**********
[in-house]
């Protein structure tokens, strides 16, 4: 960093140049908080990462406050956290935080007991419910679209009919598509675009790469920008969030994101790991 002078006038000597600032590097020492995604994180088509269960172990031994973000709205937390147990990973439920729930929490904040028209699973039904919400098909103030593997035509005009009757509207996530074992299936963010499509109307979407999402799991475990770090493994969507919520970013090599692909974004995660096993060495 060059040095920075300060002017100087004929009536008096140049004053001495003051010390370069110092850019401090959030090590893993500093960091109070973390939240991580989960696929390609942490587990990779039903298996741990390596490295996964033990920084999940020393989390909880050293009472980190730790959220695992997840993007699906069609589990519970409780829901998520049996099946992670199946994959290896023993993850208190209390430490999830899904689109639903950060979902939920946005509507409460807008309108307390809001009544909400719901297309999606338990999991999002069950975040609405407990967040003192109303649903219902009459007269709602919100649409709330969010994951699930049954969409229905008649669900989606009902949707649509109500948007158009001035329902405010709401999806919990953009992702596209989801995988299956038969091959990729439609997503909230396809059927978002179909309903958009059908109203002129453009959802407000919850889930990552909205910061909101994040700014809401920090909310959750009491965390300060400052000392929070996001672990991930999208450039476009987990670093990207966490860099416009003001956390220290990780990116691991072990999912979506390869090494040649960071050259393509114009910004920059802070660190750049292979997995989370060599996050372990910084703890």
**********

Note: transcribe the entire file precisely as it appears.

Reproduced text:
[in-house]
């Protein structure tokens, strides 16, 4: 960093140049908080990462406050956290935080007991419910679209009919598509675009790469920008969030994101790991 002078006038000597600032590097020492995604994180088509269960172990031994973000709205937390147990990973439920729930929490904040028209699973039904919400098909103030593997035509005009009757509207996530074992299936963010499509109307979407999402799991475990770090493994969507919520970013090599692909974004995660096993060495 060059040095920075300060002017100087004929009536008096140049004053001495003051010390370069110092850019401090959030090590893993500093960091109070973390939240991580989960696929390609942490587990990779039903298996741990390596490295996964033990920084999940020393989390909880050293009472980190730790959220695992997840993007699906069609589990519970409780829901998520049996099946992670199946994959290896023993993850208190209390430490999830899904689109639903950060979902939920946005509507409460807008309108307390809001009544909400719901297309999606338990999991999002069950975040609405407990967040003192109303649903219902009459007269709602919100649409709330969010994951699930049954969409229905008649669900989606009902949707649509109500948007158009001035329902405010709401999806919990953009992702596209989801995988299956038969091959990729439609997503909230396809059927978002179909309903958009059908109203002129453009959802407000919850889930990552909205910061909101994040700014809401920090909310959750009491965390300060400052000392929070996001672990991930999208450039476009987990670093990207966490860099416009003001956390220290990780990116691991072990999912979506390869090494040649960071050259393509114009910004920059802070660190750049292979997995989370060599996050372990910084703890």